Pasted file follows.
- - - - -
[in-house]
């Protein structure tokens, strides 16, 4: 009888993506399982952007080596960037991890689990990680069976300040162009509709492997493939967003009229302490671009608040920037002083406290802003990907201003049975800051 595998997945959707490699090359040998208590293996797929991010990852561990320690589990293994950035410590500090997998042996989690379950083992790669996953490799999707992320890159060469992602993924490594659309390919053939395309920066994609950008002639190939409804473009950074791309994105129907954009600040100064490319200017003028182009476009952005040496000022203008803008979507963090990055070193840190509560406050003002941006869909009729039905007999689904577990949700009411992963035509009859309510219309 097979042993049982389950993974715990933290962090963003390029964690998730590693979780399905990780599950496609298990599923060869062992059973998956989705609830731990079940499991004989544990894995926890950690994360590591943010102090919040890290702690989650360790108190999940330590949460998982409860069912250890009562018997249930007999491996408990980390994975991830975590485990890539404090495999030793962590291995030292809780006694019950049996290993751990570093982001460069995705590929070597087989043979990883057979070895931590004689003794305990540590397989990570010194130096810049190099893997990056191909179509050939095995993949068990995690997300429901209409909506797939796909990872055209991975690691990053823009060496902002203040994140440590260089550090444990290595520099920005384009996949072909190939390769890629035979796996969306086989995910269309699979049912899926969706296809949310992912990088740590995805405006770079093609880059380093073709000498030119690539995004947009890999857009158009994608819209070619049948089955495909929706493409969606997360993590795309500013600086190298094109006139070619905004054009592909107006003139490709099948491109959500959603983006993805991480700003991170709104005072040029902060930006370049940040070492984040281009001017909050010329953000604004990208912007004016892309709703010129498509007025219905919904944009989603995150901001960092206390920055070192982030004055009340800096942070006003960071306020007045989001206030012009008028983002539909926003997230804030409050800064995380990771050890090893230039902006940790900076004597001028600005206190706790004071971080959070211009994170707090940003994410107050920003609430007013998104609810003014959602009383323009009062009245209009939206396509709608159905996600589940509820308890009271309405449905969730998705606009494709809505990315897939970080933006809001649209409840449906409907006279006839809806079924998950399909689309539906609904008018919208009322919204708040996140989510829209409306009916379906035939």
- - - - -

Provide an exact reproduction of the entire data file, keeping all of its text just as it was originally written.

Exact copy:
[in-house]
């Protein structure tokens, strides 16, 4: 009888993506399982952007080596960037991890689990990680069976300040162009509709492997493939967003009229302490671009608040920037002083406290802003990907201003049975800051 595998997945959707490699090359040998208590293996797929991010990852561990320690589990293994950035410590500090997998042996989690379950083992790669996953490799999707992320890159060469992602993924490594659309390919053939395309920066994609950008002639190939409804473009950074791309994105129907954009600040100064490319200017003028182009476009952005040496000022203008803008979507963090990055070193840190509560406050003002941006869909009729039905007999689904577990949700009411992963035509009859309510219309 097979042993049982389950993974715990933290962090963003390029964690998730590693979780399905990780599950496609298990599923060869062992059973998956989705609830731990079940499991004989544990894995926890950690994360590591943010102090919040890290702690989650360790108190999940330590949460998982409860069912250890009562018997249930007999491996408990980390994975991830975590485990890539404090495999030793962590291995030292809780006694019950049996290993751990570093982001460069995705590929070597087989043979990883057979070895931590004689003794305990540590397989990570010194130096810049190099893997990056191909179509050939095995993949068990995690997300429901209409909506797939796909990872055209991975690691990053823009060496902002203040994140440590260089550090444990290595520099920005384009996949072909190939390769890629035979796996969306086989995910269309699979049912899926969706296809949310992912990088740590995805405006770079093609880059380093073709000498030119690539995004947009890999857009158009994608819209070619049948089955495909929706493409969606997360993590795309500013600086190298094109006139070619905004054009592909107006003139490709099948491109959500959603983006993805991480700003991170709104005072040029902060930006370049940040070492984040281009001017909050010329953000604004990208912007004016892309709703010129498509007025219905919904944009989603995150901001960092206390920055070192982030004055009340800096942070006003960071306020007045989001206030012009008028983002539909926003997230804030409050800064995380990771050890090893230039902006940790900076004597001028600005206190706790004071971080959070211009994170707090940003994410107050920003609430007013998104609810003014959602009383323009009062009245209009939206396509709608159905996600589940509820308890009271309405449905969730998705606009494709809505990315897939970080933006809001649209409840449906409907006279006839809806079924998950399909689309539906609904008018919208009322919204708040996140989510829209409306009916379906035939």